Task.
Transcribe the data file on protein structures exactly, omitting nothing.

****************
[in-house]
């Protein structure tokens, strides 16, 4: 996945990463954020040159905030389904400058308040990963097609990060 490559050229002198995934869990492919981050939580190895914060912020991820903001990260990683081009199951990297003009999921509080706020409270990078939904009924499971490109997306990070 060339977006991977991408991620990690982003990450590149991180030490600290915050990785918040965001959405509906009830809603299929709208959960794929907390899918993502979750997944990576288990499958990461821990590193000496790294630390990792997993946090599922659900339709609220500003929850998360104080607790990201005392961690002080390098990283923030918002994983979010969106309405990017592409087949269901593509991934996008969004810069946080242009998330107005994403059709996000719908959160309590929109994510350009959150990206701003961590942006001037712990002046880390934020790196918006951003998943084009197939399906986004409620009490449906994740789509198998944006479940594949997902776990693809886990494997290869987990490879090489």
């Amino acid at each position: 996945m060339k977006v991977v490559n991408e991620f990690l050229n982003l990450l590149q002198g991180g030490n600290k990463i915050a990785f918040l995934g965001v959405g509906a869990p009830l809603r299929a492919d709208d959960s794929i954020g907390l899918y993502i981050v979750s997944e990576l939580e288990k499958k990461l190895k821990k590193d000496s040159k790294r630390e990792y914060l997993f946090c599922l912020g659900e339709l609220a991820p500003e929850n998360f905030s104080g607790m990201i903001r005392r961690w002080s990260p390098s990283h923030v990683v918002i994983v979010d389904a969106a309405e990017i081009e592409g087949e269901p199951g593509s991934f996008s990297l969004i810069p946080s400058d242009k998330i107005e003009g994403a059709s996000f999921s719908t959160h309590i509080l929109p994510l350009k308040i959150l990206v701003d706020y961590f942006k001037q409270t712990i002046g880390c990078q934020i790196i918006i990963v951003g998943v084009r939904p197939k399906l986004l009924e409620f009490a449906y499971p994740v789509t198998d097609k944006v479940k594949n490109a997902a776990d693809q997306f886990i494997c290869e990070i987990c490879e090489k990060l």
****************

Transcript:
[in-house]
């Protein structure tokens, strides 16, 4: 996945990463954020040159905030389904400058308040990963097609990060 490559050229002198995934869990492919981050939580190895914060912020991820903001990260990683081009199951990297003009999921509080706020409270990078939904009924499971490109997306990070 060339977006991977991408991620990690982003990450590149991180030490600290915050990785918040965001959405509906009830809603299929709208959960794929907390899918993502979750997944990576288990499958990461821990590193000496790294630390990792997993946090599922659900339709609220500003929850998360104080607790990201005392961690002080390098990283923030918002994983979010969106309405990017592409087949269901593509991934996008969004810069946080242009998330107005994403059709996000719908959160309590929109994510350009959150990206701003961590942006001037712990002046880390934020790196918006951003998943084009197939399906986004409620009490449906994740789509198998944006479940594949997902776990693809886990494997290869987990490879090489």
């Amino acid at each position: 996945m060339k977006v991977v490559n991408e991620f990690l050229n982003l990450l590149q002198g991180g030490n600290k990463i915050a990785f918040l995934g965001v959405g509906a869990p009830l809603r299929a492919d709208d959960s794929i954020g907390l899918y993502i981050v979750s997944e990576l939580e288990k499958k990461l190895k821990k590193d000496s040159k790294r630390e990792y914060l997993f946090c599922l912020g659900e339709l609220a991820p500003e929850n998360f905030s104080g607790m990201i903001r005392r961690w002080s990260p390098s990283h923030v990683v918002i994983v979010d389904a969106a309405e990017i081009e592409g087949e269901p199951g593509s991934f996008s990297l969004i810069p946080s400058d242009k998330i107005e003009g994403a059709s996000f999921s719908t959160h309590i509080l929109p994510l350009k308040i959150l990206v701003d706020y961590f942006k001037q409270t712990i002046g880390c990078q934020i790196i918006i990963v951003g998943v084009r939904p197939k399906l986004l009924e409620f009490a449906y499971p994740v789509t198998d097609k944006v479940k594949n490109a997902a776990d693809q997306f886990i494997c290869e990070i987990c490879e090489k990060l």